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Big Draft day for McDaniels

Davey DeChant
Vail, CO Colorado
Daily file photoDavey DeChant
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Saturday will dawn as one of the most important days of Josh McDaniels’ life.

Since taking the reins of the Denver Broncos from two-time Super Bowl champion Mike Shanahan on Jan. 11, McDaniels has dismantled virtually the entire coaching staff, cut 15 players, acquired 16, and driven a 25-year-old Pro Bowl quarterback out of town.

That’s quite a rollercoaster ride for a 32-year-old head coach who has held his position for just three-and-a-half months. While I would agree with Pat Bowlen’s decision to fire Shanahan and the compensation the Broncos received for the traded Jay Cutler was better than Denver could have hoped for, that does not lessen the pressure that has been steadily mounting on McDaniels’ shoulders.



With thousands of Broncos fans already calling for Shanahan’s return, the young offensive guru must put a successful stamp on his first NFL Draft as a head coach if he wants to gain any favor from the demanding fans of Colorado.

Lucky for him, he’s got the ammunition to do just that.

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First Round:12th overall selection

There has been plenty of buzz regarding the possibilities of Denver packaging its two first-round picks to move into the top 10 and select USC quarterback Mark Sanchez, the consensus second-best quarterback in the draft. Not only is such a deal to be unlikely, but I would expect Denver to pass on Sanchez even if he somehow fell to No. 12.

Like many of the historic first-round busts at quarterback, Sanchez did not start more than a full season in college, and both Kyle Orton and Chris Simms could be serviceable starters for multiple seasons. Fortunately, with McDaniels’ past success in developing late-round gems, I expect his self-assured ego will prevail and keep the Broncos from gambling early on a quarterback.



Instead, look for McDaniels to address the defense with four, if not all five of his first day selections. The ideal situation for Denver here would be for Boston College nose tackle B.J. Raji to slip all the way to No. 12.

Raji, rated on many boards as a top-five talent thanks to his massive frame and astonishing agility, was falsely rumored to have failed a drug test and has seen his stock dip slightly over the past few weeks. As the only elite defensive tackle in the draft however, there will be many suitors for his services on Draft Day, including Cleveland at No. 5, Jacksonville at No. 8, Green Bay at No. 9, and San Francisco at No. 10.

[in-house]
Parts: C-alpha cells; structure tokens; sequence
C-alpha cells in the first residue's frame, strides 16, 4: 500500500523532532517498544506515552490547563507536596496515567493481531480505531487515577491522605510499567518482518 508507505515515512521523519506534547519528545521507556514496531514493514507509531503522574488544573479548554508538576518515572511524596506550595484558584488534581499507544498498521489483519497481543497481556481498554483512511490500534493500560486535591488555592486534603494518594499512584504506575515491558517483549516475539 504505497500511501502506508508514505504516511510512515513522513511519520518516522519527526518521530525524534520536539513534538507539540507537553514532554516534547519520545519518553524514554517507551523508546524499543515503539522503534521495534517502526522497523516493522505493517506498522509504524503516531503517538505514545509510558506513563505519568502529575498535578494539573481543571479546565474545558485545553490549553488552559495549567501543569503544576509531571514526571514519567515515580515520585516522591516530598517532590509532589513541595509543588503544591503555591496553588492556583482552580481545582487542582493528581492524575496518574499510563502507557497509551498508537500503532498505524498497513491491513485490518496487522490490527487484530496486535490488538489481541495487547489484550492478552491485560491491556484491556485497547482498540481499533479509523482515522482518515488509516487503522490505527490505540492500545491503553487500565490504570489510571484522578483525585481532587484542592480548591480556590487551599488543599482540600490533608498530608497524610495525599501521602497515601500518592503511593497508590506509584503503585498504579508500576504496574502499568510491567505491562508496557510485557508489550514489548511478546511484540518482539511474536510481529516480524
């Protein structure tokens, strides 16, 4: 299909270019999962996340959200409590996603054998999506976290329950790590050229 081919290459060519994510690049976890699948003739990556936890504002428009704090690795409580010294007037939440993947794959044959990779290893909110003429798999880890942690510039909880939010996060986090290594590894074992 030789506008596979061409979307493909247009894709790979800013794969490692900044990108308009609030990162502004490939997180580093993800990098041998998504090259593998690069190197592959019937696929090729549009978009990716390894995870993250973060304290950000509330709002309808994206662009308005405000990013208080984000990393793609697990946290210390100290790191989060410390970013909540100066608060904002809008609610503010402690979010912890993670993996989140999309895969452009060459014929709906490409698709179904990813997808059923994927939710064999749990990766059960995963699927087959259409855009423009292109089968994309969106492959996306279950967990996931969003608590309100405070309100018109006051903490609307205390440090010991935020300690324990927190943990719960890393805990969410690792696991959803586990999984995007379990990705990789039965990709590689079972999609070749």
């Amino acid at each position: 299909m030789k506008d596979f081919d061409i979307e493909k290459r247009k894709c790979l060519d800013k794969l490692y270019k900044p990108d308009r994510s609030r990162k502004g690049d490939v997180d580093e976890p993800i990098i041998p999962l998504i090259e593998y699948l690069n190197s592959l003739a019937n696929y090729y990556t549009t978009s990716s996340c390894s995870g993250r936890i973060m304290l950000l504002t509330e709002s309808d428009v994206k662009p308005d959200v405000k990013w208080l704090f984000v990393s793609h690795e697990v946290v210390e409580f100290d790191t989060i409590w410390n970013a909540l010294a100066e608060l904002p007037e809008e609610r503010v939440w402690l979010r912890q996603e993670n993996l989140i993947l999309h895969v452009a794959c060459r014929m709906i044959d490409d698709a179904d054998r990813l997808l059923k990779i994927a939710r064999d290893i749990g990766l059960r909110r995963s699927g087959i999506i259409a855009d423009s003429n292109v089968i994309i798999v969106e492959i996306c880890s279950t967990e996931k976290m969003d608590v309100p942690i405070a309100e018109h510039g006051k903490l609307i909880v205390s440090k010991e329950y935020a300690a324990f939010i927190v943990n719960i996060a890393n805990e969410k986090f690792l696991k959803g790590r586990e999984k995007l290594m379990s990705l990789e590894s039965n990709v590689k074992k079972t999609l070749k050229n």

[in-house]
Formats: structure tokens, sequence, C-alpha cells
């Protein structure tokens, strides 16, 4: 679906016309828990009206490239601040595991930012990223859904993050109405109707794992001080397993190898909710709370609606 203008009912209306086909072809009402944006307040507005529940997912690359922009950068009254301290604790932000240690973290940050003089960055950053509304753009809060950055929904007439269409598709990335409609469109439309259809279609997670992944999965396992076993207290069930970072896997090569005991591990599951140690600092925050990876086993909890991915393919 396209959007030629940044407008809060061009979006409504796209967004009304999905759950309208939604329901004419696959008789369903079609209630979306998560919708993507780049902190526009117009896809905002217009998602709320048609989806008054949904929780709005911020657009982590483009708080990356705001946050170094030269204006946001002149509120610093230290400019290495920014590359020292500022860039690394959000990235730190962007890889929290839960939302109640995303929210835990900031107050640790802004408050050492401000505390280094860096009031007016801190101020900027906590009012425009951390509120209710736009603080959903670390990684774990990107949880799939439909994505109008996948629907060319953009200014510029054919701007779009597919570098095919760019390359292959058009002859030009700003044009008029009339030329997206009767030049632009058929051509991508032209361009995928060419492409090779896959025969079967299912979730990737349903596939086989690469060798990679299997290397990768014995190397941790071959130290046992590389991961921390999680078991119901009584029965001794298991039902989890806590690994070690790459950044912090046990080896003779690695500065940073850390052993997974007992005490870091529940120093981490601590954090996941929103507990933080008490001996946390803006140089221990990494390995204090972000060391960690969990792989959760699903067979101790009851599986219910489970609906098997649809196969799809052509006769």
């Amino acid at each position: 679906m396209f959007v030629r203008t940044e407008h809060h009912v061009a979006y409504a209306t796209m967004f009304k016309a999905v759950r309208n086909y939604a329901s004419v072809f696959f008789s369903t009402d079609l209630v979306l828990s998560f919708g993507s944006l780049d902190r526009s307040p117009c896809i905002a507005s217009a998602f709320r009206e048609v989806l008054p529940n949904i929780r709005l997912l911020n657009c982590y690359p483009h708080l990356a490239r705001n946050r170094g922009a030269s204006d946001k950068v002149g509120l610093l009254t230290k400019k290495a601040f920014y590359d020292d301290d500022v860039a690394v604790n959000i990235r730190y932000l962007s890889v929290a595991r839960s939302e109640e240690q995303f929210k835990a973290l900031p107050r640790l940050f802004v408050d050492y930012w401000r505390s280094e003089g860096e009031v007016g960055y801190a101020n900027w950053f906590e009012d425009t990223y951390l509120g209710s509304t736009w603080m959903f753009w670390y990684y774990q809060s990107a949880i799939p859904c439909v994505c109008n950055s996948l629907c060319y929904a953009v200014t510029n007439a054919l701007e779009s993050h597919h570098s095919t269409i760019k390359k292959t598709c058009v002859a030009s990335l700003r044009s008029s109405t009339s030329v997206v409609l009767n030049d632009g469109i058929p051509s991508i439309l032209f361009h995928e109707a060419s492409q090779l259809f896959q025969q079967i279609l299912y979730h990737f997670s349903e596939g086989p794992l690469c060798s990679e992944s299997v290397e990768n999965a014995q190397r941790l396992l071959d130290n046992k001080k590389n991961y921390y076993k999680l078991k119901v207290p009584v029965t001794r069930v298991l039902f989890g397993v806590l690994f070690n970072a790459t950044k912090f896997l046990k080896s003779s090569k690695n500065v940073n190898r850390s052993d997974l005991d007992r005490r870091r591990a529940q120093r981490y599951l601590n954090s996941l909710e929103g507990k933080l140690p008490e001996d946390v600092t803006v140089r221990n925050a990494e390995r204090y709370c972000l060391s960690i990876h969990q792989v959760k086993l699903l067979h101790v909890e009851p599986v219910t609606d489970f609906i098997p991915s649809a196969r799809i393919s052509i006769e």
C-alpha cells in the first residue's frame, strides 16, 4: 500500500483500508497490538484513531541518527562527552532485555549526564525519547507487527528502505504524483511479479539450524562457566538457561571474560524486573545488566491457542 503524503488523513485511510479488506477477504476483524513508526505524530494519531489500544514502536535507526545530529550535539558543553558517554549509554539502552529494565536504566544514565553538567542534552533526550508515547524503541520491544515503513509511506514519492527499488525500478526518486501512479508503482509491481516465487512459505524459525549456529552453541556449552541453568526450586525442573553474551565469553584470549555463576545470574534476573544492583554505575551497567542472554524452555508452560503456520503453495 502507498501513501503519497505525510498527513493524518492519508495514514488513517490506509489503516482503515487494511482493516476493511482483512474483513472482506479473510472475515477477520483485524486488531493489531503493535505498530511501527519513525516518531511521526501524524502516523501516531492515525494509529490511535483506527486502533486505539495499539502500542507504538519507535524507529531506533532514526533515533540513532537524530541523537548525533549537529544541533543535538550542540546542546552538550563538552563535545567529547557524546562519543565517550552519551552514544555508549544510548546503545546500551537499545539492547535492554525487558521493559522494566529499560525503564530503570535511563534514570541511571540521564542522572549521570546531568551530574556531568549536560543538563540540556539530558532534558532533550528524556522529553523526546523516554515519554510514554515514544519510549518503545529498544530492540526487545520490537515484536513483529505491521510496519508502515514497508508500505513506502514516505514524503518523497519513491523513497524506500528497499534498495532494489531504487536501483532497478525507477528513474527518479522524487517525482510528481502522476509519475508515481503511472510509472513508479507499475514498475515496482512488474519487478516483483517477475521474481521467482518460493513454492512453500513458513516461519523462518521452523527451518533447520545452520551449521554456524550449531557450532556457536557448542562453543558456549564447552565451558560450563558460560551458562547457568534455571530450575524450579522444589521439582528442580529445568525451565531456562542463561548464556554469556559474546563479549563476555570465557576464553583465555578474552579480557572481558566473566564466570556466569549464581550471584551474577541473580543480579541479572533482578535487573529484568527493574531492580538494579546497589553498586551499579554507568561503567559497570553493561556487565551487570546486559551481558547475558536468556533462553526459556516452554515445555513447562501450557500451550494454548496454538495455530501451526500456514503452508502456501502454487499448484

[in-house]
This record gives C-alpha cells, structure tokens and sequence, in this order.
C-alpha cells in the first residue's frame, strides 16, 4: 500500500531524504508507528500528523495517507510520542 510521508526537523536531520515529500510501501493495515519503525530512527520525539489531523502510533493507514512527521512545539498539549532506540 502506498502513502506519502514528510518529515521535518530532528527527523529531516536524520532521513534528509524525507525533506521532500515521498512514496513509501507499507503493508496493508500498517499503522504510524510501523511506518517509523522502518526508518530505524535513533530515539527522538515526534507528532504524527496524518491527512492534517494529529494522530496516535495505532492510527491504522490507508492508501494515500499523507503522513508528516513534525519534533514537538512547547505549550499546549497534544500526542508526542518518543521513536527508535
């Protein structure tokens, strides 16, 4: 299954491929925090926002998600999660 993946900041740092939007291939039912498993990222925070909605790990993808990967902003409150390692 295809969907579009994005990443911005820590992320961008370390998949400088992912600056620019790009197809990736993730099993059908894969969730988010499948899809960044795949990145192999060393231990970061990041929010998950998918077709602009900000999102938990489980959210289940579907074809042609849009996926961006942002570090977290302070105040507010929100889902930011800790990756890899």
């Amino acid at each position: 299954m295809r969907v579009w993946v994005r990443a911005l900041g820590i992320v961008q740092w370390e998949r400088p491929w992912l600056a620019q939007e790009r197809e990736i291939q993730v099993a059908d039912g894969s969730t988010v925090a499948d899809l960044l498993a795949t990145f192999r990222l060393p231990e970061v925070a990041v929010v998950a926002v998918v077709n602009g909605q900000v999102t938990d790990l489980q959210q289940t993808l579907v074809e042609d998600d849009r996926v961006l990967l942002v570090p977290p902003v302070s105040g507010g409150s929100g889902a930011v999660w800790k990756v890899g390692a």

With the importance of the nose tackle position in Denver’s new 3-4 defense, I wouldn’t rule the Broncos out of trading up to the six or seven spot to snag Raji, but they would be ecstatic to see him fall to No. 12.

In the very likely situation that Raji is gone at 12, Denver’s next priority should be LSU end Tyson Jackson. Jackson’s tremendous size and athleticism at the end position would make him a perfect fit in the 3-4 defense. While this might be a bit of a reach considering other talent that will likely still be on the board, Jackson is the only elite end suited to the 3-4 in this draft, so Denver would be wise to add him to their roster.

First Round:18th overall selection

With their second pick in the first round, acquired from Chicago in the Jay Cutler megadeal, the Broncos should again address the defense.

If they somehow manage to select Raji with their first pick, Denver will look to get Jackson here and establish a powerful front for Denver’s future. Unfortunately for Denver, San Diego, who also finds itself in need of a 3-4 end, holds the 16th overall selection. The Chargers are believed to be very high on Jackson’s potential to play in their system, and will likely select him if the Broncos don’t take him at twelve.